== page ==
Representations as fossilized computation

🕑 13 min • 👤 Thomas Graf • 📆 November 30, 2020 in Discussions • 🏷 syntax, morphology, representations, features, category features, selection, subregular, logical transductions

Okay, show of hands, who still remembers my post on logical transductions from over a month ago? Everyone? Wonderful, then let’s dive into an issue that I’ve been thinking about for a while now. In the post on logical transductions, we saw that the process of rewriting one structure as another can itself be encoded as a structure. Something that we intuitively think of in dynamic terms as a process has been converted into a static representation, like a piece of fossilized computation. Once we look at representations as fossilized computations, the question becomes: what kind of computational fossils are linguistic representations?

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More observations on privative features

🕑 7 min • 👤 Thomas Graf • 📆 June 17, 2019 in Discussions • 🏷 features, privativity, phonology, syntax, transductions

In an earlier post I looked at privativity in the domain of feature sets: given a collection of features, what conditions must be met by their extensions in order for these features to qualify as privative. But that post concluded with the observation that looking at the features in isolation might be a case of the dog barking up the wrong tree. Features are rarely of interest on their own, what matters is how they interact with the rest of the grammatical machinery. This is the step from a feature set to a feature system. Naively, one might expect that a privative feature set gives rise to a privative feature system. But that’s not at all the case. The reason for that is easy to explain yet difficult to fix.

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Some observations on privative features

🕑 9 min • 👤 Thomas Graf • 📆 June 11, 2019 in Discussions • 🏷 features, privativity, phonology, syntax

One topic that came up at the feature workshop is whether features are privative or binary (aka equipollent). Among mathematical linguists it’s part of the general folklore that there is no meaningful distinction between the two. Translating from a privative feature specification to a binary one is trivial. If we have three features \(f\), \(g\), and \(h\), then the privative bundle \(\{f, g\}\) is equivalent to \([+f, +g, -h]\). In the other direction, we can make binary features privative by simply interpreting the \(+\)/\(-\) as part of the feature name. That is to say, \(-f\) isn’t a feature \(f\) with value \(-\), it’s simply the privative feature \(\text{minus} f\). Some arguments add a bit of sophistication to this, e.g. the Boolean algebra perspective in Keenan & Moss’s textbook Mathematical Structures in Language. So far so good unsatisfactory.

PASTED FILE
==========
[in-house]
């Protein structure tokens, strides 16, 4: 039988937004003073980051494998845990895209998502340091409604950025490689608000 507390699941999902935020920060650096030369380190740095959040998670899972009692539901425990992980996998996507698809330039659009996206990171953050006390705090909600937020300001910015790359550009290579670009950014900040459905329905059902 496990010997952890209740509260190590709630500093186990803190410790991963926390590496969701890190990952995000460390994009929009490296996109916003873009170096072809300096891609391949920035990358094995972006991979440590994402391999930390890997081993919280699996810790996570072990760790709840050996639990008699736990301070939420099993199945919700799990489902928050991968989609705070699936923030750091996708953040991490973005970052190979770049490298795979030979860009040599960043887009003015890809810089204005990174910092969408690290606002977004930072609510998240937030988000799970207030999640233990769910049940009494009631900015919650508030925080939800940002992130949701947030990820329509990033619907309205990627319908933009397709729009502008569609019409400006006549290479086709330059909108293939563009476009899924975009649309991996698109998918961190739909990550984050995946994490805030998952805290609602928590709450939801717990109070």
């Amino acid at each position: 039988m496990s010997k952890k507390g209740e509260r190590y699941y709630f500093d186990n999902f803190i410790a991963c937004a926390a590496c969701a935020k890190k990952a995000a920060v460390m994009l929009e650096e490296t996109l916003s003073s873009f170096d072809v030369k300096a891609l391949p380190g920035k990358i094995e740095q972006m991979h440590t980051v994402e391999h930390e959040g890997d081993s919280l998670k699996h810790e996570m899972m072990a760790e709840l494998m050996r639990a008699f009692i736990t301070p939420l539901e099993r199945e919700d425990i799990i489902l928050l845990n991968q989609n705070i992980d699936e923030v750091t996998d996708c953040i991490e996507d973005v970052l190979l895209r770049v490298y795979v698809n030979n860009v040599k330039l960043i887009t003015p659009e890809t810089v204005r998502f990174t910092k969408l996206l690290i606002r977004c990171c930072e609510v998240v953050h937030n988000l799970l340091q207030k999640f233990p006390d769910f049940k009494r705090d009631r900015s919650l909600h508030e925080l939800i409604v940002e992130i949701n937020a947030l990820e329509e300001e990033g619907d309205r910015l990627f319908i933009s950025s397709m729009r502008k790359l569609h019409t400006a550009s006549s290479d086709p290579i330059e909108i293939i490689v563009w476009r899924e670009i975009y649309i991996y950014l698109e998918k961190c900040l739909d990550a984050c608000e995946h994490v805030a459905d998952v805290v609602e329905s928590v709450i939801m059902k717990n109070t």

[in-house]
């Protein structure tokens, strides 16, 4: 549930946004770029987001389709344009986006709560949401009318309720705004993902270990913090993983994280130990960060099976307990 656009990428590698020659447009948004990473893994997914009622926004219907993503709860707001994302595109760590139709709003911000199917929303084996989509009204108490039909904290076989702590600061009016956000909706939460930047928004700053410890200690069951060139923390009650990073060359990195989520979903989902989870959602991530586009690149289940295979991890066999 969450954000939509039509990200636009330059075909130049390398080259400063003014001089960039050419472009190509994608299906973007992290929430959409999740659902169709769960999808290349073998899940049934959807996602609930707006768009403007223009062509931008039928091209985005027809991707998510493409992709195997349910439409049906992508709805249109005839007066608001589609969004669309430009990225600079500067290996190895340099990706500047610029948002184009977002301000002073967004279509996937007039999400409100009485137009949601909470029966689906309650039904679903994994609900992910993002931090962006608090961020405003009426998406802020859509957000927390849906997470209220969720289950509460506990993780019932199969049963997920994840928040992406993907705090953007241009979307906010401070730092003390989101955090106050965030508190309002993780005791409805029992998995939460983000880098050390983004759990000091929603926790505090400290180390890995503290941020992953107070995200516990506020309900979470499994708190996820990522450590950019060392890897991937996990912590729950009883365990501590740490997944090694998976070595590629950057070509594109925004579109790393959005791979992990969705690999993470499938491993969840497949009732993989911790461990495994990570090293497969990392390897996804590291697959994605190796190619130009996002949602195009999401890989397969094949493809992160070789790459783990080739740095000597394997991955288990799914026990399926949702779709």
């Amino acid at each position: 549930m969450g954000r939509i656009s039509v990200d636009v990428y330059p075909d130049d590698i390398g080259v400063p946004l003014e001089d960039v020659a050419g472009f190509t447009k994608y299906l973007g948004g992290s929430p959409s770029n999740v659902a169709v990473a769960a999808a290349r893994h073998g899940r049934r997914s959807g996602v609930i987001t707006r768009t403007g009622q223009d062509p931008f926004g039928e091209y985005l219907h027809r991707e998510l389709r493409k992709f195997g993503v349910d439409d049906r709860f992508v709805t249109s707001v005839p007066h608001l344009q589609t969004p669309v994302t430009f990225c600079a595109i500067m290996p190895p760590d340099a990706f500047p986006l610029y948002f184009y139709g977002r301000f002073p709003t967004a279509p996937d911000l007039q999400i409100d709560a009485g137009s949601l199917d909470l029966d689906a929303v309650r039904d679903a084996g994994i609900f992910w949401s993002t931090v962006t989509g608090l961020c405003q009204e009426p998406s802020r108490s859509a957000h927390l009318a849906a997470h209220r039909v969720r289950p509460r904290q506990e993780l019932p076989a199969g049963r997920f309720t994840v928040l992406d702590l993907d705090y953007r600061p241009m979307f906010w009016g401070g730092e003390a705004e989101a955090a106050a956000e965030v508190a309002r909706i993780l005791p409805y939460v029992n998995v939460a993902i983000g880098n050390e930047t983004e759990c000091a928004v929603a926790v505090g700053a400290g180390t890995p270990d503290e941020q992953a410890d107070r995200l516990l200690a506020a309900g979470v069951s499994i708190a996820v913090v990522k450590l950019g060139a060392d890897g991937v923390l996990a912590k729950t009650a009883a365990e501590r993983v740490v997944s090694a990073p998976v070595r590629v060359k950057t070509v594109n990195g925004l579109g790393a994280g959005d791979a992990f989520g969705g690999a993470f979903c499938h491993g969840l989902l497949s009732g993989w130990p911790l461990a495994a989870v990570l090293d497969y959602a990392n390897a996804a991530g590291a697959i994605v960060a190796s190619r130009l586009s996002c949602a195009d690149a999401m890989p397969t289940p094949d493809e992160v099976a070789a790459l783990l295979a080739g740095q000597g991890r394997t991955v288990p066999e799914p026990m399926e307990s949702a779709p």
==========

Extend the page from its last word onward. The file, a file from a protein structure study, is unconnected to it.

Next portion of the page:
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Features and the power of representations

🕑 13 min • 👤 Thomas Graf • 📆 June 06, 2019 in Discussions • 🏷 features, constraints, representations, generative capacity, subregular, strictly local, transductions

As you might have gleaned from my previous post, I’m not too fond of features, but I haven’t really given you a reason for that. It is actually straight-forward: features lower complexity. By itself, that is actually a useful property. Trees lower the complexity of syntax, and nobody (or barely anybody) uses that as an argument that we should use strings. Distributing the workload between representations and operations/constraints over these representations is considered a good thing. Rightfully so, because factorization is generally a good idea.

But there is a crucial difference between trees and features. We actually have models of how trees are constructed from strings — you might have heard of them, they’re called parsers. And we have some ways of measuring the complexity of this process, e.g. asymptotic worst-case complexity. We lack a comparable theory for features. We’re using an enriched representation without paying attention to the computational cost of carrying out this enrichment. That’s no good, we’re just cheating ourselves in this case. Fortunately, listening to people talk about features for 48h at the workshop gave me an epiphany, and I’m here to share it with you.

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Omnivorous number and Kiowa inverse marking: Monotonicity trumps features?

🕑 10 min • 👤 Thomas Graf • 📆 May 31, 2019 in Discussions • 🏷 features, monotonicity, morphosyntax, hierarchies, omnivorous number, inverse marking, Kiowa

I just came back from a workshop in Tromsø on syntactic features, organized by Peter Svenonius and Craig Sailor — thanks for the invitation, folks! Besides yours truly, the invited speakers were Susana Béjar, Daniel Harbour, Michelle Sheehan, and Omer Preminger. I think it was a very interesting and productive meeting with plenty of fun. We got along really well, like a Justice League of feature research (but who’s Aquaman?).

In the next few weeks I’ll post on various topics that came up during the workshop, in particular privative features. But for now, I’d like to comment on one particular issue that regards the feature representation of number and how it matters for omnivorous number and Kiowa inverse marking. Peter has an excellent write-up on his blog, and I suggest that the main discussion about features should be kept there. This post will present a very different point of view that basically says “suck it, features!” and instead uses hierarchies and monotonicity.

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